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On Exhibit: hearing is believing



Janet Cardiff's memory is full of sounds from her parents' farm in rural Canada. She recalls having to plunge a long knife into the gut of a cow bloated from eating too much alfalfa. "My dad had to get the vet, and in order to save the cow I had to release the air," Cardiff says. "The air talks to you--it's just opening and going 'shooosh.'" This is one of many sounds the 37-year-old Cardiff conjures up in her installation An Inability to Make a Sound at Randolph Street Gallery.

To begin Cardiff's audiovisual exhibit, you put on a headset, pull back a black curtain, and enter a dimly lit room. Your steps trip off a motion detector that turns on a spotlight aimed at a phonograph playing an instructional record on tap dancing. For the next eight minutes, Cardiff's mellifluous voice coaxes you to traverse a zigzag of planks balanced on cinder blocks, as an audio collage strings together sound effects like shattering porcelain, provocative dialogue, and snippets of stories. Several steps farther, another motion detector triggers a movie projector running a 30-second film loop of two girls in school uniforms struggling with one another in a wooded area; a fire blazes in the foreground.

The circuitous route takes you past a couple of chairs (one overturned) and a table with an antique tea service. Cardiff enhances your sense of imbalance with an audio track that sounds so real it's eerie. "Many people have said they took off the headset thinking there were people in the room," Cardiff says. She gets this hyperrealistic effect by trying to approximate our natural hearing experience, recording in stereo by placing tiny microphones on each of her ears or on both sides of a mannequin head. When played back on headphones, the result, according to an exhibit catalog, is "an aural and visceral sensation of hearing sound three dimensionally."

Cardiff's sounds and images connect in a nonlinear way, like a dream that makes no sense, an effect she sets out to create. "You're trying to make sense of it all, but because you're moving on the planks you can't concentrate really on what the person's saying," she says. "I play into this whole sense of thinking that you've heard something before because everything is so mixed-up; it's like we're always having deja-vu."

Cardiff, who started out as a printmaker and photographer, has been working with sound since the mid-1980s. Her first audio work trekked through a forest. "At one point [the tape] says, 'Look over across the river. There are two people standing there, walking there,'" she says. "Quite often people would come back and say" they had seen two people.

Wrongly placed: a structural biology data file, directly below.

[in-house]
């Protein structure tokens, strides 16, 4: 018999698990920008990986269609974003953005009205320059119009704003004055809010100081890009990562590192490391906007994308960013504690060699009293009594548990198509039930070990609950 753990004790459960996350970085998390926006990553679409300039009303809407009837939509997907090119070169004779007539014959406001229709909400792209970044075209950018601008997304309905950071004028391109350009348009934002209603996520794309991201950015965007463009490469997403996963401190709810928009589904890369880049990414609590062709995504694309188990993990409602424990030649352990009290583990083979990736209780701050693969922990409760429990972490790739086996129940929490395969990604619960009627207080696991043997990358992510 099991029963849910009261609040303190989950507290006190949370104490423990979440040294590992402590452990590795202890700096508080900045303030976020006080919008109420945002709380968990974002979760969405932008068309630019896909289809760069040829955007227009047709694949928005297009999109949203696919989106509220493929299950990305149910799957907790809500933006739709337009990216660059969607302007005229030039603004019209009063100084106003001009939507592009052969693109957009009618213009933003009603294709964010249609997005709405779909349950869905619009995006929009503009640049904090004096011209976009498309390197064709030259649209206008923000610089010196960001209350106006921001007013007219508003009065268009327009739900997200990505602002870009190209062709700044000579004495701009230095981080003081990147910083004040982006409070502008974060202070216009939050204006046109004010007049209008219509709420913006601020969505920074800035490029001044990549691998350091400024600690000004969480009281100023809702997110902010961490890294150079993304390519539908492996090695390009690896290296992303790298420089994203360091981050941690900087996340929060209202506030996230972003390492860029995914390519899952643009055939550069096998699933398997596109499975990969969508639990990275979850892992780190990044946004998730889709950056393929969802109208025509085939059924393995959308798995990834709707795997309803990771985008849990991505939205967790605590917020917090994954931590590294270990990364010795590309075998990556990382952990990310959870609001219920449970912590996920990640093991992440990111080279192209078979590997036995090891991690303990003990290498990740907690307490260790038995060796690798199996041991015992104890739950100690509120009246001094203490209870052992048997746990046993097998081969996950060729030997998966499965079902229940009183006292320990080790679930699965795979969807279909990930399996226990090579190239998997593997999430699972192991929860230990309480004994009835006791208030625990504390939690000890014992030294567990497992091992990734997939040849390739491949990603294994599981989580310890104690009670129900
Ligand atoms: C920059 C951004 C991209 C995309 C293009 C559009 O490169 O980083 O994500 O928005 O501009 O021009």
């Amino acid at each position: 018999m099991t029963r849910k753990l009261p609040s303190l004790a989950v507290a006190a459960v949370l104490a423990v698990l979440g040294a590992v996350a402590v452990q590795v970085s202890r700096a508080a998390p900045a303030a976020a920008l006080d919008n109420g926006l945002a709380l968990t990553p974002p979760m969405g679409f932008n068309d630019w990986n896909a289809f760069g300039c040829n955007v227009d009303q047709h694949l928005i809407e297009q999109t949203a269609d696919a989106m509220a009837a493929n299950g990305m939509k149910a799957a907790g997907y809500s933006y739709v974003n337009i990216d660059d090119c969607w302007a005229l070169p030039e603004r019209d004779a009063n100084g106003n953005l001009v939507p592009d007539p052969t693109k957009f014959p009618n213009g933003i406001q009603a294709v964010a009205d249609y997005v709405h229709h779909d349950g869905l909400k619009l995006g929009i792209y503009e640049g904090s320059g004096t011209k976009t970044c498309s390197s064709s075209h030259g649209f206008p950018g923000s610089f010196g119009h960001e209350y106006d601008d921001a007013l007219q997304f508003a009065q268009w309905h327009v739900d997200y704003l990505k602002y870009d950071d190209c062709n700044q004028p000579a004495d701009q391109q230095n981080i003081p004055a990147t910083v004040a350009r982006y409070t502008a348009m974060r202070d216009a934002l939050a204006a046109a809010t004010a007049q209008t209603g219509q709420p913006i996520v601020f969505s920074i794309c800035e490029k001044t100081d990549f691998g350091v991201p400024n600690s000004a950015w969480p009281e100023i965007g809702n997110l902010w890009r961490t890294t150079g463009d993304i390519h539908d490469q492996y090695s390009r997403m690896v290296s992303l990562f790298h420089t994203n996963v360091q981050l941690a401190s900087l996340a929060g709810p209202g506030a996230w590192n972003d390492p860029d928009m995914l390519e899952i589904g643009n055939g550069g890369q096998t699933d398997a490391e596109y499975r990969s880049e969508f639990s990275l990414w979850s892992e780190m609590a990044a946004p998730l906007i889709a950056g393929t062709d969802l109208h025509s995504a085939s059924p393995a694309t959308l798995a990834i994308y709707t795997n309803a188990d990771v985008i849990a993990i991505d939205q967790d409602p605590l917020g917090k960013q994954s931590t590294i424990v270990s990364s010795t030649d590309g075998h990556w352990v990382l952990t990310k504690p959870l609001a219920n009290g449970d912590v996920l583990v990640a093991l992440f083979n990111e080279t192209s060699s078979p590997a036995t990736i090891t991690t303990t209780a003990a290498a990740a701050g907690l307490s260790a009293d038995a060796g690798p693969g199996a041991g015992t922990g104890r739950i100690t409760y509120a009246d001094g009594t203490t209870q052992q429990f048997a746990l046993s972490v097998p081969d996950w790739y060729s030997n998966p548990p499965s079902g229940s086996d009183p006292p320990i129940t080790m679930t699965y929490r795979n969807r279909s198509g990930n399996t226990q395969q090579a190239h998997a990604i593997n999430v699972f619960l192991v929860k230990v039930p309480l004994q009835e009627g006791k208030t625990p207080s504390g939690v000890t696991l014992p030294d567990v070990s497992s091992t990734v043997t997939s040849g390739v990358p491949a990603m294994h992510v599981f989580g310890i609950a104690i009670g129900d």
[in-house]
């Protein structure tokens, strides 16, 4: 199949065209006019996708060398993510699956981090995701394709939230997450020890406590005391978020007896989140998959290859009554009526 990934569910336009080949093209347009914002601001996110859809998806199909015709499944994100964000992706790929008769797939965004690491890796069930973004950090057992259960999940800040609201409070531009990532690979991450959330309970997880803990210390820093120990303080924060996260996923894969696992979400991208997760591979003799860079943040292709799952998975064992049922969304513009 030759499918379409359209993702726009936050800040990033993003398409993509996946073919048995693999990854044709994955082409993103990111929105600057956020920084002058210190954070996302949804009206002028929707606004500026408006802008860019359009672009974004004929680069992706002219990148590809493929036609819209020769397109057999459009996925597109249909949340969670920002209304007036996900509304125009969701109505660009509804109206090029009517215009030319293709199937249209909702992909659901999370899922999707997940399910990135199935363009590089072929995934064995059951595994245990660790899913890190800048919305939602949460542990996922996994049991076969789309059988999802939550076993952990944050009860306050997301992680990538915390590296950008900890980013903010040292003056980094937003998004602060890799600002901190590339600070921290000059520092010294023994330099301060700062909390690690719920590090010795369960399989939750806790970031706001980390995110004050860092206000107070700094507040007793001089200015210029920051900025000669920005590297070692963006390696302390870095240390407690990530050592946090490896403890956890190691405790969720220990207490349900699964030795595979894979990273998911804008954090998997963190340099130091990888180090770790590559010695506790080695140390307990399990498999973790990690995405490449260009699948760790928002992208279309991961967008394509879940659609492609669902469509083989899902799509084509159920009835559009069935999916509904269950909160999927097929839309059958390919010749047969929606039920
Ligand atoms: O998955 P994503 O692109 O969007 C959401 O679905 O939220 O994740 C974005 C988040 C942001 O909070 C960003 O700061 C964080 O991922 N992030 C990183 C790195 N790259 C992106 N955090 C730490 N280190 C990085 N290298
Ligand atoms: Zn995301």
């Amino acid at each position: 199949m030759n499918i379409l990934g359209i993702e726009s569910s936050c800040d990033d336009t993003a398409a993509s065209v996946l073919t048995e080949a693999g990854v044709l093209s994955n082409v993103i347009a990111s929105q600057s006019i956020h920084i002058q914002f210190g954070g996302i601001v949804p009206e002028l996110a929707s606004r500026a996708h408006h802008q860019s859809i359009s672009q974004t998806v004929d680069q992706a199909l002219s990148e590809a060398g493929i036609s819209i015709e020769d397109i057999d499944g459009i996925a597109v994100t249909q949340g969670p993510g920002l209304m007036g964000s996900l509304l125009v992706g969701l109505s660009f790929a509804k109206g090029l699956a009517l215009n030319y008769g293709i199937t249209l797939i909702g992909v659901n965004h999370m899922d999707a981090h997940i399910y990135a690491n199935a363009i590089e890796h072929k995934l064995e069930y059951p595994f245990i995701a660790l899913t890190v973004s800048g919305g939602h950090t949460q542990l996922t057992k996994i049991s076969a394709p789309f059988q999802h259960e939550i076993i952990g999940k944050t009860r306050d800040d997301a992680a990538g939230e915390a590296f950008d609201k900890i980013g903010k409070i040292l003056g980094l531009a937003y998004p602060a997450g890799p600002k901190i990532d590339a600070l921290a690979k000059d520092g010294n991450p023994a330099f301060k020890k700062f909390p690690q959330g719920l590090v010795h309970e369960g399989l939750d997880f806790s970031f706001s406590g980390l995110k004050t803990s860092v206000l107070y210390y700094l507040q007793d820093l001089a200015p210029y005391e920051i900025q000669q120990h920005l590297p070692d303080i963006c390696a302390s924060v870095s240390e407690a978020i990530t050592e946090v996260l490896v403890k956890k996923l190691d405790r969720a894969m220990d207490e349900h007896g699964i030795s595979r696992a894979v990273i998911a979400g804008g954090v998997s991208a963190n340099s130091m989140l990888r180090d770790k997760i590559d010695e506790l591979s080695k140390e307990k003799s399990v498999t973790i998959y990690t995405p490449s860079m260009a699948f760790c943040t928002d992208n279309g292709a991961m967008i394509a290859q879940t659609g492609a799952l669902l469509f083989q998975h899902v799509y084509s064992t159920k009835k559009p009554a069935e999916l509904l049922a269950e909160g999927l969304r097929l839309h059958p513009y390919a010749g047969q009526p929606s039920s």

In An Inability to Make a Sound, male and female voices face off in a game of sexual conquest, saying things like "I want to eat your flesh" and "Spank me till it hurts." Later a boy tells a girl that her breasts are for the taking and she better get used to it. When Cardiff was a teenager, her older brother had actually told her that. "One of the things that really pissed me off was this idea that this is a man's right," she says. Cardiff wields her own sense of entitlement, appropriating incidents like this one for her art. "I think if I overhear something then I can own it," she says. In fact, Cardiff stole the lines for an argument in An Inability to Make a Sound from a couple fighting next door to the studio in Montreal where the sound track for the installation was recorded.

Cardiff admits a penchant for voyeurism but says she has to be careful: she has a tendency to go overboard when prying into the private lives of strangers. "I hear about situations and imagine myself in them," she says. In graduate school, Cardiff would shadow people she saw on the bus, imagining what it would be like to be them.

Her tracking days now over, Cardiff says she must censor what films she sees and newspapers she reads because she too easily identifies with the protagonist of a sad tale or the victim of a crime. "That may have come from having a fairly isolated childhood and going to a city and being overwhelmed with information," she says. "All the sounds around, I have a hard time concentrating."

An Inability to Make a Sound is at Randolph Street Gallery, 756 N. Milwaukee, through December 23. The gallery is open Tuesdays through Saturdays, noon to 6 PM. Admission is free. Call 666-7737 for more information.

Art accompanying story in printed newspaper (not available in this archive): photo/Bill Stamets.

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